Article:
We blogged about doxepin a few weeks ago now and I had a colleague bring this article to my attention. The relationship between doxepin and CYP2D6 is a very important one and I wanted to discuss it further with some potential drug interactions that may come up in practice. Here’s the abstract from the article.
The differentiation of intoxication courses is one of the most difficult challenges for forensic pathologists and toxicologists. The case of a 52-year-old female inpatient of a psychiatric clinic with multiple medications who died from doxepin intoxication is reported. Concentrations of doxepin metabolites and isomers, pharmacokinetic modelling and genotyping of the doxepin-metabolizing cytochrome P450 (CYP) enzymes led to the following conclusion: the lethal doxepin concentration of 2100 ng/mL was more likely to have been reached due to drug interactions and genetic peculiarities leading to a reduction of the metabolic capacity and not by an acute (suicidal) overdose.This paper is part of the special issue entitled “The 50th Annual Meeting of the International Association of Forensic Toxicologists (TIAFT)”. June 3–8, 2012, Hamamatsu, Japan. Guest edited by Adjunct Professor Einosuke Tanaka and Associate Professor Masaru Terada.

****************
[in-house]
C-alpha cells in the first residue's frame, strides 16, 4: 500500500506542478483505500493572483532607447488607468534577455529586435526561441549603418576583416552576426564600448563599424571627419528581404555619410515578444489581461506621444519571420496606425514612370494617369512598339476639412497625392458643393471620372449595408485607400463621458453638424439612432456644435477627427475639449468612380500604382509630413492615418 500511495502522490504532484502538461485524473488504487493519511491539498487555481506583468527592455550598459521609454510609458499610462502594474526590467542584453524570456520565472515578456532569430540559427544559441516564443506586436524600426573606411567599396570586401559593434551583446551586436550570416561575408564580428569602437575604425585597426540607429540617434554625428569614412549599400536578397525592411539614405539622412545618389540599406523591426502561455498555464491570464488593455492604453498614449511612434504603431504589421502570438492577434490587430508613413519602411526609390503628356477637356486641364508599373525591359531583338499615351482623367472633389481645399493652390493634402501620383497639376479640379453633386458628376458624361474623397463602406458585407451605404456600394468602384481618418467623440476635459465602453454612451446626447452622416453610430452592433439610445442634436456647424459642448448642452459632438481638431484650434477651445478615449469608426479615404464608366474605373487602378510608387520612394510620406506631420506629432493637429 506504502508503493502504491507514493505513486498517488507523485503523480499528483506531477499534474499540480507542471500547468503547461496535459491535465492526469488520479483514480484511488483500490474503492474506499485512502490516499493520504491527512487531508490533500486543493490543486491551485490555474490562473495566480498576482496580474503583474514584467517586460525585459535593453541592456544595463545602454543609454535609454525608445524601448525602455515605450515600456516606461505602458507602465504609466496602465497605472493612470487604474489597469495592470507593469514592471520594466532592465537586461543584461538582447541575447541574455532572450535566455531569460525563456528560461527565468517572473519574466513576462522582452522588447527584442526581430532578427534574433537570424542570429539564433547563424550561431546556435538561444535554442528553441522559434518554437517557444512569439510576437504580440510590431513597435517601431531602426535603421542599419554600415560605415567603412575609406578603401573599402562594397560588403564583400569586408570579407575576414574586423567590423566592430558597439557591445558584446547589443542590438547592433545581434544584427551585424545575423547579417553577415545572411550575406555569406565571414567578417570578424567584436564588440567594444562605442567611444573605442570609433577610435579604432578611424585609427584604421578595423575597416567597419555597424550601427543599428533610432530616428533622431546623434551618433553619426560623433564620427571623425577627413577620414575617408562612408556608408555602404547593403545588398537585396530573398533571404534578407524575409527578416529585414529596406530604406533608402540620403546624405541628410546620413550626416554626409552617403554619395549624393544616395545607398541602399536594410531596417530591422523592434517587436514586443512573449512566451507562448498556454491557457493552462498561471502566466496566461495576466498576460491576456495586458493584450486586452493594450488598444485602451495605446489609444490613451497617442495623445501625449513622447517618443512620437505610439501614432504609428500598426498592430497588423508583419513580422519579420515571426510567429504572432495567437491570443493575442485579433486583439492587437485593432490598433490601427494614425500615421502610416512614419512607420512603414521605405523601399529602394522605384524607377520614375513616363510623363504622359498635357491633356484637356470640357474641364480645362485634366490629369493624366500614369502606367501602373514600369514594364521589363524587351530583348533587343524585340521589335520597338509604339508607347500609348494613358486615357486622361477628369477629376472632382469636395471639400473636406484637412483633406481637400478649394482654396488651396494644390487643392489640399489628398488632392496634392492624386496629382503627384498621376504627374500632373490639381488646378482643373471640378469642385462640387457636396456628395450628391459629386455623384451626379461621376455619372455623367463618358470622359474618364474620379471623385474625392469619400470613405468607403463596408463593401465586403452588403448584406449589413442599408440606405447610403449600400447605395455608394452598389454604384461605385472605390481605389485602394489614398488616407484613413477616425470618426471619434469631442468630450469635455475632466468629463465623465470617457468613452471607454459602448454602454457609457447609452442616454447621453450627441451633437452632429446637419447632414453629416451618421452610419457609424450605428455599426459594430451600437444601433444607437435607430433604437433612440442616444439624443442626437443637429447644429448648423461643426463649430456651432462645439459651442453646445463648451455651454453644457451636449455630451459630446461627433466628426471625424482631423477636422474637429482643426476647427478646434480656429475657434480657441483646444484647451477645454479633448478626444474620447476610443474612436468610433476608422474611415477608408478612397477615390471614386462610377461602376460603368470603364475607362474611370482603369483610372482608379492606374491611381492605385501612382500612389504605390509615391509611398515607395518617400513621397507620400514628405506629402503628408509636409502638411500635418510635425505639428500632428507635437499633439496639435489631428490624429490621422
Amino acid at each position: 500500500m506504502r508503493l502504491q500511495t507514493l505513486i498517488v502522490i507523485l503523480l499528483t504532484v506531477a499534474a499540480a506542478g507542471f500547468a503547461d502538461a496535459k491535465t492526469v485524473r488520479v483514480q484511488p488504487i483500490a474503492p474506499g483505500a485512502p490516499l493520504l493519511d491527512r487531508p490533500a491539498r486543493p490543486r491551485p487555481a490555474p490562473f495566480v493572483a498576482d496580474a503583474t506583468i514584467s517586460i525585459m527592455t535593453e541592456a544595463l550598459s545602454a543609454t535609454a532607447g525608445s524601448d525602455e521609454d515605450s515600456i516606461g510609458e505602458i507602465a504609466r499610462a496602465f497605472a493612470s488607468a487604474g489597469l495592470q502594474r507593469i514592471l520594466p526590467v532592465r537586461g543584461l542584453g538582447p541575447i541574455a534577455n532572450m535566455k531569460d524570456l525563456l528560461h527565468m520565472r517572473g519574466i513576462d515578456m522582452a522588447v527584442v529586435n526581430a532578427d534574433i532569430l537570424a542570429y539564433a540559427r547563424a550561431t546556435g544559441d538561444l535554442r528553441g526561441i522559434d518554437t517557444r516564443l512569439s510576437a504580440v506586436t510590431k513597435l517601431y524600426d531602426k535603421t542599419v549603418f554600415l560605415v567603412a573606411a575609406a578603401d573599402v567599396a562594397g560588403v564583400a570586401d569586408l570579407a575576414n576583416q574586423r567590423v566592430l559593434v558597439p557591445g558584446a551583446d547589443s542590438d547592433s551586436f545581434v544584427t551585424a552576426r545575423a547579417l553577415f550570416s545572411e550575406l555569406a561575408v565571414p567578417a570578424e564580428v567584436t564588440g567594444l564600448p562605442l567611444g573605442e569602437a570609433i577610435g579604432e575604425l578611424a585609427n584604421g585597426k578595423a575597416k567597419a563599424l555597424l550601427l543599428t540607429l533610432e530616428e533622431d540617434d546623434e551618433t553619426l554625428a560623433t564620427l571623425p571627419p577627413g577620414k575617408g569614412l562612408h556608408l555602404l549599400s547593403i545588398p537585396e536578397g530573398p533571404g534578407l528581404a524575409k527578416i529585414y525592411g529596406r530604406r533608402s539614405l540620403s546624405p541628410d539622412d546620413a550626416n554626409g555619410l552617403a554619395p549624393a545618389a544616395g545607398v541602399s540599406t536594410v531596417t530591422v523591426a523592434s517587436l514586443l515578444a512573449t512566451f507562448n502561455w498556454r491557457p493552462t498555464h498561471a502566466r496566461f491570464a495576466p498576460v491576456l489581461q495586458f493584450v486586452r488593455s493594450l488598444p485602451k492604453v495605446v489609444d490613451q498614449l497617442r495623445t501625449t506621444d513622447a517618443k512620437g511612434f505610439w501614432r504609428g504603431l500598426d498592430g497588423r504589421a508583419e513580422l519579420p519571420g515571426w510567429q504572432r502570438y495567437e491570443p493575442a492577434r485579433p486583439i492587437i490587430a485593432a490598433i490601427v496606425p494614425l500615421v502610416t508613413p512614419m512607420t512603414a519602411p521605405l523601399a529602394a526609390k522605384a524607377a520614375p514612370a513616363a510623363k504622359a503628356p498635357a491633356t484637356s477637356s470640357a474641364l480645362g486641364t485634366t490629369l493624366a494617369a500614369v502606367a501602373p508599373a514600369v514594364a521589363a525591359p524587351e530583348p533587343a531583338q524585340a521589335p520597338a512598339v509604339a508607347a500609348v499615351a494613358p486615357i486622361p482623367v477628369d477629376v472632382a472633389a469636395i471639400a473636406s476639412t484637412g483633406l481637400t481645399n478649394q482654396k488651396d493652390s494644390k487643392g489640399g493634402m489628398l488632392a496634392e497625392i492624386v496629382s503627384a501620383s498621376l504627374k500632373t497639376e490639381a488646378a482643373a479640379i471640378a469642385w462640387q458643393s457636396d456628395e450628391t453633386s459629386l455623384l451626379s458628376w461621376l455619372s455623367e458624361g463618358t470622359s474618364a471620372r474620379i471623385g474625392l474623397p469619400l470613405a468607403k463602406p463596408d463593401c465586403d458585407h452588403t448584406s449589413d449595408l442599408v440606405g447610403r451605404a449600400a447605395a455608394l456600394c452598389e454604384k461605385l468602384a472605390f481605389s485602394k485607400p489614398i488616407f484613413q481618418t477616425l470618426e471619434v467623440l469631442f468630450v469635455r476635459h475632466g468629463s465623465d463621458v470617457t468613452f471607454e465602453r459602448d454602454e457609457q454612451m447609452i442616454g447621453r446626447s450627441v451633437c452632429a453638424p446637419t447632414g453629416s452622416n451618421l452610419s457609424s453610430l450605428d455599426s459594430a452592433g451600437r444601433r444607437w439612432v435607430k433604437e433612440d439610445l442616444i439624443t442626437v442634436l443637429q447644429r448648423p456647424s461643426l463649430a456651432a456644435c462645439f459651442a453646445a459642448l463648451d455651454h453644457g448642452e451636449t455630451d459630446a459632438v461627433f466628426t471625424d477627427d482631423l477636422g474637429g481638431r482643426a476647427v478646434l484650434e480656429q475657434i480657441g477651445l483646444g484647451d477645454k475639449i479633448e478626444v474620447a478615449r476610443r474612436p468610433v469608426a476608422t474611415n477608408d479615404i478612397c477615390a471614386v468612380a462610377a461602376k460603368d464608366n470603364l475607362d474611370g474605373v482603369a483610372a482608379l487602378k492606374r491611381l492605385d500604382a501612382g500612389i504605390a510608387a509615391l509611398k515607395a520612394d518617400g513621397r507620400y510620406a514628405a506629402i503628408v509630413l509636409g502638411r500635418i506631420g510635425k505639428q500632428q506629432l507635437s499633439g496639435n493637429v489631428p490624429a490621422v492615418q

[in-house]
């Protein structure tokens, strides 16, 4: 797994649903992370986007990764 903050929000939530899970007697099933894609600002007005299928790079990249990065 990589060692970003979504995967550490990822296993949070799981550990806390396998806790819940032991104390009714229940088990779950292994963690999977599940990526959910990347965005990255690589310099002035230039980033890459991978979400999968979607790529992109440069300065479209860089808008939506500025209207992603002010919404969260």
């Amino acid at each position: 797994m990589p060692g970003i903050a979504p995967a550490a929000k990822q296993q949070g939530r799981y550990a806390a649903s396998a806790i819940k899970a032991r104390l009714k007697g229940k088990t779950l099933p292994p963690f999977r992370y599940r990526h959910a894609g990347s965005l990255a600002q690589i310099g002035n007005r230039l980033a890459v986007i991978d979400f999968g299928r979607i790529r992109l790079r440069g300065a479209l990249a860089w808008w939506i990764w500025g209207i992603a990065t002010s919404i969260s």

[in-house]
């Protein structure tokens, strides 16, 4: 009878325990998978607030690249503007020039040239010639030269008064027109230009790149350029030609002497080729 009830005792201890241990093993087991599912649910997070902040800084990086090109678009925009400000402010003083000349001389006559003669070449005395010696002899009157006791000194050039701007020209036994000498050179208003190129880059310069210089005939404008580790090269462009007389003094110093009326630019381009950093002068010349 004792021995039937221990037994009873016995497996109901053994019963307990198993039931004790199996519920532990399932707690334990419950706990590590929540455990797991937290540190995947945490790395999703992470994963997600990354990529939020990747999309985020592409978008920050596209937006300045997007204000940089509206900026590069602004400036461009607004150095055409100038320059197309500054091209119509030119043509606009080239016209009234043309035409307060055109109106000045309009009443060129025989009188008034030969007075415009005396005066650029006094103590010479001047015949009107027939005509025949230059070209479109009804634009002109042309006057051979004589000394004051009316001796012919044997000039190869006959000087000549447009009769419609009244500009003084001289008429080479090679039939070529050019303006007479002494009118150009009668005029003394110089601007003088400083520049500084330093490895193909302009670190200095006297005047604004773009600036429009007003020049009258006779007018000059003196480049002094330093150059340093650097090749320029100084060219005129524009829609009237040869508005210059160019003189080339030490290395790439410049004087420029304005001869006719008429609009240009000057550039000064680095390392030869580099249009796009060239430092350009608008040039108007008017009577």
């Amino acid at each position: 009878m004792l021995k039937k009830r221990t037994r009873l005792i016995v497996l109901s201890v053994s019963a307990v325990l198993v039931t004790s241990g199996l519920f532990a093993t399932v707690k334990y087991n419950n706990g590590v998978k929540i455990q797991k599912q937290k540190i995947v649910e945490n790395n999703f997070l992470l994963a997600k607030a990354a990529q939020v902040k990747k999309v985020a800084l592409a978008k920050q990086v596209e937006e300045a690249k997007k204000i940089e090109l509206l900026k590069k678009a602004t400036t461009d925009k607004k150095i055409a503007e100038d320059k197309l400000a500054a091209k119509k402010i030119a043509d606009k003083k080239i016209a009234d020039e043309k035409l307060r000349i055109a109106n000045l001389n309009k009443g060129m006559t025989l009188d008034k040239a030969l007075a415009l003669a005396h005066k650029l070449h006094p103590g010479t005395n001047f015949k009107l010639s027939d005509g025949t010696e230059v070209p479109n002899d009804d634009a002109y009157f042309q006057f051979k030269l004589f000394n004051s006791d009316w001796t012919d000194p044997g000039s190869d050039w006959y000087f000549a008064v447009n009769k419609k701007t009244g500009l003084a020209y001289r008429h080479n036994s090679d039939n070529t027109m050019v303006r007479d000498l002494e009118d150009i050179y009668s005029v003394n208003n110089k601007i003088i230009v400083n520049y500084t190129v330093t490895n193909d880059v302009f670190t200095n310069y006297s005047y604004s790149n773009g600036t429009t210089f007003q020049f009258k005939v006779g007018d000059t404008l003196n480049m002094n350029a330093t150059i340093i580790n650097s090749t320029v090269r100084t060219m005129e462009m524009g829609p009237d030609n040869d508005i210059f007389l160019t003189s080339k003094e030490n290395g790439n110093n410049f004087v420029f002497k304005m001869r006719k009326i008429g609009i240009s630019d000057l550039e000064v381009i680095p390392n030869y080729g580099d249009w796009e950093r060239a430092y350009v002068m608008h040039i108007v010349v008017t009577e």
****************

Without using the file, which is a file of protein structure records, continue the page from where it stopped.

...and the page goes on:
The abstract doesn’t mention specific drugs by name, but I wanted to give you some examples. The relationship between doxepin and CYP2D6 is pretty straightforward. It is one of the enzymes that contributes to the breakdown of the drug. 2C19 is another enzyme that helps breakdown doxepin. Patients who lack CYP2D6 activity or who are taking drugs that inhibit the activity of this enzyme may be at higher risk for toxicity.
The most commonly used CYP2D6 inhibitors that I’ve seen in clinical practice are bupropion, fluoxetine, and paroxetine. Less common agents include mirabegron, terbinafine, and darifenacin. When any of these drugs are used in combination with doxepin, there is the potential to raise its concentrations.
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